While the anti-skateboard clause in the plaque may not violate the above quote from the NYC zoning resolution, I did not see any “opportunities for social interaction” among “a variety of users of the public plaza area…” The plaza was exclusively populated by people in suits or formal attire walking hastily to the lobby, or the errant tourist who was sitting down, basking in the glory of Midtown Manhattan. Margaret Kohn, the author of Brave New Neighborhoods, expresses in her book that the purpose of public space is to create a common ground for interaction between different communities. This seems to be in accordance with the writings of the city, but in practice, this vision is not realized. When standing in the plaza, I could see the eyes of uniformed men in the lobby fixed on the open space as though they were bodyguards, ready to intervene hastily and effectively. With this in mind, I cannot envision homeless people, or any other individual that could cause discomfort among the intended plaza-goers, to be allowed to spend an extended period of time in the park. I also imagine that the idea that this plaza is intended for “peaceful enjoyment” would restrict any campaigning and assembly that could occur in this space, and that the building would take definitive action to prevent anything like that from happening. From my time sitting in the plaza, I infer that this place only serves the people working in the building and sometimes tourists, and by extension, these are the only groups that belong in this space. So given that the plaza is a display of wealth by the owners of the building, and that its exclusive purpose is to give the workers in that building a nice walkway to their office, is this a good plaza? And what exactly is a good plaza?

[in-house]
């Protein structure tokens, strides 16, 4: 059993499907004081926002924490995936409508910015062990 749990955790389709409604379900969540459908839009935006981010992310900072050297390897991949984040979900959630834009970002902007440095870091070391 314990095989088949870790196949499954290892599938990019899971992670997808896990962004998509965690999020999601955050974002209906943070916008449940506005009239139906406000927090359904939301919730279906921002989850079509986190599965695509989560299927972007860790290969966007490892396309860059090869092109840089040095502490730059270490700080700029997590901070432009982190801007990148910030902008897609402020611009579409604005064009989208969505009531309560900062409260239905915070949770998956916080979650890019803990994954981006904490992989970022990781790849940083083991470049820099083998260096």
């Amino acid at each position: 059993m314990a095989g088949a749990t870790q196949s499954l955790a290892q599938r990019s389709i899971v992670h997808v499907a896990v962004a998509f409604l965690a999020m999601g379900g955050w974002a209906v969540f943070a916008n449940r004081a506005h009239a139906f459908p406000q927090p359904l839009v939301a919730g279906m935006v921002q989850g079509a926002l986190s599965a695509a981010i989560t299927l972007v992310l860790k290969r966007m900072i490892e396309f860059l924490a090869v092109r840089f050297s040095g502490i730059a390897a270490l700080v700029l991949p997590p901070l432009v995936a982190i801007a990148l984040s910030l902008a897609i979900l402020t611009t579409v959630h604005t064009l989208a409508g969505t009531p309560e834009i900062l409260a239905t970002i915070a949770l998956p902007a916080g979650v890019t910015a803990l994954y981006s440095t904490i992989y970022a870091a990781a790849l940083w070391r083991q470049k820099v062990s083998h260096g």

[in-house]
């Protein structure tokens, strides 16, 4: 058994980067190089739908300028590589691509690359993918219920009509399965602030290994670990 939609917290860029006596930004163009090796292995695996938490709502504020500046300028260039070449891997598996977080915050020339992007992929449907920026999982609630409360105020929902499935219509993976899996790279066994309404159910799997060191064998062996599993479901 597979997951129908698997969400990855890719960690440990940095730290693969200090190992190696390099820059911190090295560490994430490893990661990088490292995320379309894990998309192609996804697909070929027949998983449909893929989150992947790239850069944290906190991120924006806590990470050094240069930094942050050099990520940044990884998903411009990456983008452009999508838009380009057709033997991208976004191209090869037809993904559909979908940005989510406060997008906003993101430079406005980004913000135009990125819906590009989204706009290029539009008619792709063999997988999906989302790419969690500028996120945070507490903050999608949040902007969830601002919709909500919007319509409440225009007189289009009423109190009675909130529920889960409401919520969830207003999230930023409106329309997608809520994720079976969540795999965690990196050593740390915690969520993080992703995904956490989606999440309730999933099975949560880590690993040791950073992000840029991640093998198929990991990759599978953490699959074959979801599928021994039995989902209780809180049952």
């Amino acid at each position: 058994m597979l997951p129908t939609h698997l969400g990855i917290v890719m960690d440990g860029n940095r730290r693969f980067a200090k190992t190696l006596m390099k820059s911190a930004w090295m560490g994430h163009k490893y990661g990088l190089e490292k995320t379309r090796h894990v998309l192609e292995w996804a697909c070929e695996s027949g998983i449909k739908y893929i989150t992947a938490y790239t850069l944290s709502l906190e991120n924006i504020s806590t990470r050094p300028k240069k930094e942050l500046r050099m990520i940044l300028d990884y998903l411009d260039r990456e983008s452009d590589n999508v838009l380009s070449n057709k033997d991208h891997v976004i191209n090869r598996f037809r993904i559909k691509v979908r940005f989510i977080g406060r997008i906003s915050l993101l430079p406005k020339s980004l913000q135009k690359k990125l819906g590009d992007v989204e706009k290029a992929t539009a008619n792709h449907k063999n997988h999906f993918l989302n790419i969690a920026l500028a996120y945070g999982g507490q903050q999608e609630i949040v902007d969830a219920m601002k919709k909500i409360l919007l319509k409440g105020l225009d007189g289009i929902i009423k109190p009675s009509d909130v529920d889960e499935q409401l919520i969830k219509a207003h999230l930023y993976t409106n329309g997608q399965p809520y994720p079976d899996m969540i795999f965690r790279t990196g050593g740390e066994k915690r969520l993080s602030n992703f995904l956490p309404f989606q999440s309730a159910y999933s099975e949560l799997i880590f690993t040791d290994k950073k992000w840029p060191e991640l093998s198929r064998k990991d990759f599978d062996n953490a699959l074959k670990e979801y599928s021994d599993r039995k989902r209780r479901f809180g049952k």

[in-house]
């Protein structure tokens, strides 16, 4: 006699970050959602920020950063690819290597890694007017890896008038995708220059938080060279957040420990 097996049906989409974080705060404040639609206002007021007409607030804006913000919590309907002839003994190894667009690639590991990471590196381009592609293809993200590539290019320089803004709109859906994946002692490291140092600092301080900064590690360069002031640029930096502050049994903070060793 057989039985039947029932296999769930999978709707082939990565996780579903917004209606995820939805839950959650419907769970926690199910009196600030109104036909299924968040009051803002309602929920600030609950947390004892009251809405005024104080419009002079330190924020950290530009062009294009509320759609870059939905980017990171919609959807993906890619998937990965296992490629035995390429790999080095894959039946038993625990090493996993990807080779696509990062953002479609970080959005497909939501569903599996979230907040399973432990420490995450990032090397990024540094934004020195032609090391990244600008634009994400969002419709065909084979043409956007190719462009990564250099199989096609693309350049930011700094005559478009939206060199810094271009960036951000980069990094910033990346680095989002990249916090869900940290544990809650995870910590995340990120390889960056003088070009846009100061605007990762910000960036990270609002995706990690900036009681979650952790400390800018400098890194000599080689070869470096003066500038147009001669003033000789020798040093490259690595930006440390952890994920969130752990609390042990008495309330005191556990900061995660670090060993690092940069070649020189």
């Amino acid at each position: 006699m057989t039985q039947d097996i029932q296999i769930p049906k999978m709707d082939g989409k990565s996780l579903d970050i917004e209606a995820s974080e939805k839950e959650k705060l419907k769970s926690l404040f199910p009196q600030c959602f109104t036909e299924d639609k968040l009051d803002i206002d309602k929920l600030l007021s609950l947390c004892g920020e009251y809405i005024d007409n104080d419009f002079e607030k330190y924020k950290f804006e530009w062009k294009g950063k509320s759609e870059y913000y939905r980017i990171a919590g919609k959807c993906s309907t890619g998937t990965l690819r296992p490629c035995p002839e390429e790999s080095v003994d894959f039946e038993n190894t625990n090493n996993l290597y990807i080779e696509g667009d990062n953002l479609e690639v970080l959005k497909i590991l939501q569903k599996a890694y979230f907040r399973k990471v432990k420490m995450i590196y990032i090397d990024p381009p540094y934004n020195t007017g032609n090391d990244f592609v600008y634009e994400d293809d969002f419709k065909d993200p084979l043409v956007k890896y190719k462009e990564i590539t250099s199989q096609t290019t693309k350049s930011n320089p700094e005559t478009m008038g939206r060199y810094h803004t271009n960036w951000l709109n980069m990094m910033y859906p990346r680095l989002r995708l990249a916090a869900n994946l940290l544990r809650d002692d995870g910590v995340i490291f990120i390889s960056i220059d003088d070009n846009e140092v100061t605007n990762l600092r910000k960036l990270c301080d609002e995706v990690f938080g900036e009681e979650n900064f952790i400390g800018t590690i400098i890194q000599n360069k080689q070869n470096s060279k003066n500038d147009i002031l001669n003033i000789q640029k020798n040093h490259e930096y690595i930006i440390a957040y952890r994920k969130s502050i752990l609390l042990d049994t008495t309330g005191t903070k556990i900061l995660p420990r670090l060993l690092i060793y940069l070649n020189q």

Kohn recognizes that “A park located in an exclusive neighborhood that is not served by public transportation is not very public”[2]. This idea can be applied to our midtown plaza, but rather than being in a geographically exclusive neighborhood, here there is exclusivity based on income, and anyone here who doesn’t have an office job doesn’t fit in. In this sense, we are inclined to condemn the plaza for being closed off to members outside of its community, but given the small size and lack of recreational use this plaza has, it is possible that there would be no real benefit to the plaza being somehow less exclusive. I have never once visited that area of Manhattan with the goal of playing, hanging out, or socializing because there are countless better locations to spend my time, so can we condemn this plaza for being functionally exclusive? Neither I, nor Margaret Kohn can provide the answer to this question, but the purpose of her writing and my inquiry into this plaza is to incentivize this curiosity and critical thinking into issues such as this one, and to see these issues and controversies whenever you are in a P.O.P.S. like this complex little triangular plaza.


1: De Blasio, Bill, and Marisa Lago. Zoning Resolution, Zoning Resolution § (11/8/19) (

2: Kohn, Margaret. Brave New Neighborhoods: The Privatization of Public Space. New York: Routledge, 2010.